Winter 2014 is one of those winters we’ll always remember. The polar-vortex-style cold is compounded by constant precipitation — of varying degrees and types — and it seems that, even if you’re wearing two sweaters and a scarf, you’re always freezing on the walk to class. “Have you fallen yet?” has become a common question in a conversation between friends who haven’t seen each other in a few days. At the beginning of one of my classes, my professor suggested we get special cleats for the bottom of our boots to keep us from falling. Given the frequency of slipping and sliding on the way to class, I’m surprised I have not seen more of those. While the campus crews have been hard at work, it seems they can’t quite keep up. The University, as well as private businesses and local residents in Ann Arbor, need to take measures to step up their sidewalk-clearing game to keep everyone safe.

Ann Arbor has a city ordinance requiring that “non-residentially zoned property owners or occupants” must clear the snow and ice from their public sidewalks every day before noon. Sidewalks must be treated “with sand, salt or other substance to prevent it from being slippery,” and the city even provides residents and property owners with one 5-gallon bucket of snow-melting substances to aid in meeting this requirement. Residential area owners are also required to remove snow and ice within 24 hours of snow accumulation. Residents are urged to report violations of the ordinance to the community standards unit of the Ann Arbor Police Department, and violators can receive a $500 fine for their noncompliance.

Tattling may not the best solution, but people have been falling and getting hurt from these slippery conditions. This past week alone, two of my roommates fell on ice and got large and painful bruises that physically limited them for several days. It’s apparent that much of the danger is due to private businesses’ and individuals’ failure to shovel their portion of the sidewalk. The slush from the perpetual snow storm has turned into a thick layer of ice, and there is always new snow on top of that. These conditions are disastrous for anyone trying to walk to class. The Diag area is usually completely cleared, but the corner of Willard Street and East University Avenue, for example, is one of the worst. On my way to class in East Quad, I personally saw two people fall at this corner. It’s shameful that the local businesses haven’t taken the initiative to shovel their sidewalk areas.

This corner, and many others like it, technically don’t constitute “campus.” Considering that many of these areas are close to campus property — less than 10 feet away — it’s ridiculous that campus facilities haven’t been going the extra mile to keep these areas salted and safe. For example, students walking from the Diag to East Quad encounter a block of unsalted, unshoveled sidewalk simply because it isn’t legally University property and the University isn’t officially responsible for cleaning it. Granted, it is the job of the local businesses to take care of their sidewalks. But if they aren’t going to do it, someone has to. Is the University really going to leave these areas unsafe? The entire point of snow removal is to keep students and faculty safe on their commute to campus buildings. When entire patches of snow and ice are not touched for more than four days because they aren’t legally on campus property, the rest of the snow removal effort is pointless since University members still have no choice but to cross this hazardous terrain.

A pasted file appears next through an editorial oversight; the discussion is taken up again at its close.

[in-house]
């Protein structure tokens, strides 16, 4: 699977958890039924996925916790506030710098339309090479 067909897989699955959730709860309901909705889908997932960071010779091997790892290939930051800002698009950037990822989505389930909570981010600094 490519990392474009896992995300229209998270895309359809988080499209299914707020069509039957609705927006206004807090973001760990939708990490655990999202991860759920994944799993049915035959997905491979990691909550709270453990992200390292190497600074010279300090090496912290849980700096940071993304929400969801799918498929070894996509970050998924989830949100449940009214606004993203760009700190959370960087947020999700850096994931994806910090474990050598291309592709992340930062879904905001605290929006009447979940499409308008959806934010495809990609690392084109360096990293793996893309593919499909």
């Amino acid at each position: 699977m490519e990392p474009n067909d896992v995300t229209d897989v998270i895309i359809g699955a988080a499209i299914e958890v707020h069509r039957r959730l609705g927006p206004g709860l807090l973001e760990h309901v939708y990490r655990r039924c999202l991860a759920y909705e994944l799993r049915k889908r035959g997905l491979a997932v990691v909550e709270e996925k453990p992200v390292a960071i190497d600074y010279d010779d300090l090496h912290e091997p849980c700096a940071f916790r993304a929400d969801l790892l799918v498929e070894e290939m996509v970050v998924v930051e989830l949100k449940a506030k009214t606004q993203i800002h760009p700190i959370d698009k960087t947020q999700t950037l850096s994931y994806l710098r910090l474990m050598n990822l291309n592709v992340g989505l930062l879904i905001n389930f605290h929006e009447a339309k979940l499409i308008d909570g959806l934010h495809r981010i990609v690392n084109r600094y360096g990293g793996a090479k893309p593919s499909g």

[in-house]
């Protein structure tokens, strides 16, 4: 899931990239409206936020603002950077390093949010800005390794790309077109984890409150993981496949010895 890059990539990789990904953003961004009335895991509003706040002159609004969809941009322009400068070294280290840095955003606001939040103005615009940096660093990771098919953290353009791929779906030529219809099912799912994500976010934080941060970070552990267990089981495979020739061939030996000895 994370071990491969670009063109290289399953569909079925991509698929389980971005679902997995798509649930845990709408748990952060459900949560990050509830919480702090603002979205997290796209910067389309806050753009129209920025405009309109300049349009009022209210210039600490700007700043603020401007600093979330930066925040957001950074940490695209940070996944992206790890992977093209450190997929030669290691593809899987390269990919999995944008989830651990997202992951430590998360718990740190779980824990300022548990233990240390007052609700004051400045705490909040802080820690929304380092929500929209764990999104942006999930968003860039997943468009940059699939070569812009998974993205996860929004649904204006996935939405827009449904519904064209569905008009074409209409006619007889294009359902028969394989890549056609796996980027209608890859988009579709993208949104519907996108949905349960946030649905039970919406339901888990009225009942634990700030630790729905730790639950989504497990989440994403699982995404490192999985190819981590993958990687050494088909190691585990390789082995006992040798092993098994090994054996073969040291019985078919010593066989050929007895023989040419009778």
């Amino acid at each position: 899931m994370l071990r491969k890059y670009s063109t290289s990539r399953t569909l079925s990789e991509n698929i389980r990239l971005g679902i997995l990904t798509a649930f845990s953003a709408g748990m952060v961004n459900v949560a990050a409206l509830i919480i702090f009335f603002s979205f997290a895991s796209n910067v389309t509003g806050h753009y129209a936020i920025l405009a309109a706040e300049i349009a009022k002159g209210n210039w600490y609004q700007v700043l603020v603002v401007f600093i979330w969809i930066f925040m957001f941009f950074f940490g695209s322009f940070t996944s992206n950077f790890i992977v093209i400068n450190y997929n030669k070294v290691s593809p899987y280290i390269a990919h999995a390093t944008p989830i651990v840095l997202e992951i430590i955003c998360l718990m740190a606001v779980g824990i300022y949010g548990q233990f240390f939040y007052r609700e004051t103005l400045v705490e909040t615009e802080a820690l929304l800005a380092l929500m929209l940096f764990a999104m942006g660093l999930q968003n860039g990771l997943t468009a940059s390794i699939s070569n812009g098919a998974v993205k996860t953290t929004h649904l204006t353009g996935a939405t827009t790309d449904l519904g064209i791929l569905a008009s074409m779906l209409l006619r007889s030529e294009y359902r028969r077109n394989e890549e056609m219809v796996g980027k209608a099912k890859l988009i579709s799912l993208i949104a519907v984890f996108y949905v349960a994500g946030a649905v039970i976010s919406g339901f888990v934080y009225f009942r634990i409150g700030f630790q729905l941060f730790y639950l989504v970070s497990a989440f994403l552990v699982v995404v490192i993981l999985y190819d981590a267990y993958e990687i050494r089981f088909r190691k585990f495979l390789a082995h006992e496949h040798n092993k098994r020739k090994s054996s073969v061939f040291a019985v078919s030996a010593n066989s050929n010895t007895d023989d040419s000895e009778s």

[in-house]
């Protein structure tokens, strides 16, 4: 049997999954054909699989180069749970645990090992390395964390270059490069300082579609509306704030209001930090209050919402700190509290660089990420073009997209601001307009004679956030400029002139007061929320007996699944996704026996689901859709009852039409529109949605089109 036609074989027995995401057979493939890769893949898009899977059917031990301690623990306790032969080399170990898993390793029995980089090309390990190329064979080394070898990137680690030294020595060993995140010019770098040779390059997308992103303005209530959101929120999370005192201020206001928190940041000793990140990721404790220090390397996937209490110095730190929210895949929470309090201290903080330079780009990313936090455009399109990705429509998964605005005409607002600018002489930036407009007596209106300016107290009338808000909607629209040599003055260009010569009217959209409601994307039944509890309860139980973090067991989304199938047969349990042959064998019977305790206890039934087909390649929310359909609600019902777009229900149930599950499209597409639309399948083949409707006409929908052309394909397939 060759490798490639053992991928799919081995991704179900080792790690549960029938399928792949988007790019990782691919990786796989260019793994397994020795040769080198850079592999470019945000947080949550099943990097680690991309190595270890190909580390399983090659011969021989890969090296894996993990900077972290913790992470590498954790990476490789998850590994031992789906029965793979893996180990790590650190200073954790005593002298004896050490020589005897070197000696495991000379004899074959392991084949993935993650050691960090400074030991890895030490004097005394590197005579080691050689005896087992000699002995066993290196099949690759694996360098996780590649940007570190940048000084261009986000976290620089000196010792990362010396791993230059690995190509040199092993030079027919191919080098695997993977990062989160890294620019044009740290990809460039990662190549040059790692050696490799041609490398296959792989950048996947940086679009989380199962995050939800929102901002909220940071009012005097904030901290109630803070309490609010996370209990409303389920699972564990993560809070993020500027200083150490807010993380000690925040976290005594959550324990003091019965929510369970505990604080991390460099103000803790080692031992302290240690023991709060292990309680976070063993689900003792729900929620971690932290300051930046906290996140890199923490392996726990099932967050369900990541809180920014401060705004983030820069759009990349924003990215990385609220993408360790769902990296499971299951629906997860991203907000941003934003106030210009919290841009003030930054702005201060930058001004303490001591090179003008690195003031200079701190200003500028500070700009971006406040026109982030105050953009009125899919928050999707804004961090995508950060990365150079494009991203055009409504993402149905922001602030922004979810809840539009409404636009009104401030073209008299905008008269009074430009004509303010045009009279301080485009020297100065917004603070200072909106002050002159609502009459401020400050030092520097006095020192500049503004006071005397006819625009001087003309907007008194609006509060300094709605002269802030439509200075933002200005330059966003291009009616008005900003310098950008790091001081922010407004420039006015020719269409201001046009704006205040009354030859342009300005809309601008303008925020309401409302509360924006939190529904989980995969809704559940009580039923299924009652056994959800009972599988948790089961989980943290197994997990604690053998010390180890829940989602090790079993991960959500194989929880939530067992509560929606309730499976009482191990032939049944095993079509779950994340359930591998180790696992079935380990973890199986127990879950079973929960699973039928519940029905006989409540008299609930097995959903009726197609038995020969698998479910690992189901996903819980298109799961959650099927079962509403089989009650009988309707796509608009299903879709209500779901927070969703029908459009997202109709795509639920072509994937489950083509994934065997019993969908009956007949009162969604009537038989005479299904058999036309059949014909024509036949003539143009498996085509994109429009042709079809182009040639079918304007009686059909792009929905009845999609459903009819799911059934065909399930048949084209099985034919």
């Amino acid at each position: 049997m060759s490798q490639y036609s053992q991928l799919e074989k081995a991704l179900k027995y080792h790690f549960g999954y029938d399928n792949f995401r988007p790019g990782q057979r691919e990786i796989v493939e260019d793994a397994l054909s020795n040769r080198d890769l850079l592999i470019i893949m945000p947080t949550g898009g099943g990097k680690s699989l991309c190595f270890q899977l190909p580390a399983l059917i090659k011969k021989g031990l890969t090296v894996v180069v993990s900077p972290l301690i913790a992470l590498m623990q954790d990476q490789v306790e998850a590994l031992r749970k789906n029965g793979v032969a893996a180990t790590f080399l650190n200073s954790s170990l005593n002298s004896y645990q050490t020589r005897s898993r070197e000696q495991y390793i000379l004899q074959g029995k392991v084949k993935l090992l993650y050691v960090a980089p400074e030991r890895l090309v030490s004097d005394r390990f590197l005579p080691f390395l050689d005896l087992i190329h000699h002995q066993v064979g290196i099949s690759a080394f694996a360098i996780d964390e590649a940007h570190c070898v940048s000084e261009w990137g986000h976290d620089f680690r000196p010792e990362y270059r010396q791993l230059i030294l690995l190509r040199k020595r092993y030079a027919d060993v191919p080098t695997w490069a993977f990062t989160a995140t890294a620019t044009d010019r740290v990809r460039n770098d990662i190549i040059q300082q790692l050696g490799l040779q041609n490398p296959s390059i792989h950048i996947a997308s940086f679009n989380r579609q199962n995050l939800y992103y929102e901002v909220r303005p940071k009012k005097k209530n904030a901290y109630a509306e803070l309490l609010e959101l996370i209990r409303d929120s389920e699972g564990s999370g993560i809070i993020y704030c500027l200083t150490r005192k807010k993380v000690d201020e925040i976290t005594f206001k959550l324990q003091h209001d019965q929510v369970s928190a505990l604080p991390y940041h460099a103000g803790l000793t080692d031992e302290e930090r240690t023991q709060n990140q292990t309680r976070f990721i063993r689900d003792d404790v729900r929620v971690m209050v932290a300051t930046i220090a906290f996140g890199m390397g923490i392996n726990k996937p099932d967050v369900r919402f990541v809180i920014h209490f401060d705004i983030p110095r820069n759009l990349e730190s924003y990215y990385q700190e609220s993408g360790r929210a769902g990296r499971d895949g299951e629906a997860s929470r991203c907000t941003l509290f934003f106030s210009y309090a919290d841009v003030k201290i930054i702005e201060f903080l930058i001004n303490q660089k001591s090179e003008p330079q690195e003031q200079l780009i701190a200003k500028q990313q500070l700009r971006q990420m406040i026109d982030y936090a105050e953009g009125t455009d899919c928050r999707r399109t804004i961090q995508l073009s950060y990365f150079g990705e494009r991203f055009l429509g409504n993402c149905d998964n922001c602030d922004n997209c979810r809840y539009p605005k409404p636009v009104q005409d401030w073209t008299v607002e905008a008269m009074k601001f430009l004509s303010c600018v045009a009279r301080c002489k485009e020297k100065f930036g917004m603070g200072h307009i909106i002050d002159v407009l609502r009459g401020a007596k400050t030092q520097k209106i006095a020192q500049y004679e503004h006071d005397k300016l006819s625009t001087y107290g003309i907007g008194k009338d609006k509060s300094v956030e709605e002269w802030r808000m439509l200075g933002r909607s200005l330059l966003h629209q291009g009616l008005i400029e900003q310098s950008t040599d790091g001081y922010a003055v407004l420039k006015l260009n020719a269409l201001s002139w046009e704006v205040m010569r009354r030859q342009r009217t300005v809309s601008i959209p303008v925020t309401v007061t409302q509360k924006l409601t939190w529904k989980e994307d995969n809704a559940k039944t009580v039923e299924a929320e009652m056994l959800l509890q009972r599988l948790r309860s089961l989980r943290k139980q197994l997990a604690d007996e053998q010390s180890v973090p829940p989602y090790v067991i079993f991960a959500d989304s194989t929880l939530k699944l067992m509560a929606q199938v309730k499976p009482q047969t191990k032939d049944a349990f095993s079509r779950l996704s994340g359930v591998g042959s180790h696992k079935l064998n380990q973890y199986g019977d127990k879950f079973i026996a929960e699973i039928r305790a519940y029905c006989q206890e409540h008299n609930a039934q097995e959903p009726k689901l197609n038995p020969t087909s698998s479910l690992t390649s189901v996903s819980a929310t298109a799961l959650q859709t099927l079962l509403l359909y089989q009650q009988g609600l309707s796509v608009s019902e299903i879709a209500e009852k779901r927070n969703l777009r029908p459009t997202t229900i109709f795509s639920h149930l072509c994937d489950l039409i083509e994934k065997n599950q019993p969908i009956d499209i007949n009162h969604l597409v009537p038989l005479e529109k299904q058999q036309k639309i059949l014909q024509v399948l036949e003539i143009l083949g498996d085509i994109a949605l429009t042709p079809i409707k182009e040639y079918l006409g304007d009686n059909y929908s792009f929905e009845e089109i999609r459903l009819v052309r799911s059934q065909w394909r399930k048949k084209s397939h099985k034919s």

Ann Arbor is a college town. Most people walking around the campus-downtown area are students or faculty. It would be nice to think that all local businesses, the University facilities responsible for cleaning the “campus area,” and residents with public sidewalks would all care enough about their fellow Michiganders to clear the sidewalks and make them less dangerous. It would not take much time if everyone did their part and cleared their portion of the public sidewalk when the snow first fell so that it did not turn into impossible-to-remove ice patches. Their liability for not only benign bruises, but for broken bones, god-forbid, should be weighing heavily on their conscience. For the sake of the elderly and disabled, snow removal is even more important than a neighborly obligation, but a neighborly necessity.

Some may argue that the recent salt shortages and the extreme nature of these conditions have made it hard to keep up with snow removal. In this case, I propose that the University put up warning signs near slippery areas, and attend to those areas as soon as they appropriate the resources. They could even close off potentially injury-threatening areas to the public until more salt arrives to remedy the situation. Instead, the corner of Willard and East University has remained covered with a thick sheet of ice, traversed by hundreds of students a day, for this entire past week. I would assume that is enough time for local businesses or campus facilities to obtain salt and apply it to the sidewalks, though we are still waiting for that to happen. In any case, when the conditions are hazardous to our health and well-being the University should be doing more to protect us from getting hurt on our daily commute, and residents should step up and take the initiative to protect their fellow Ann Arborites in the struggle against Winter 2014.

Maura Levine is an LSA junior.

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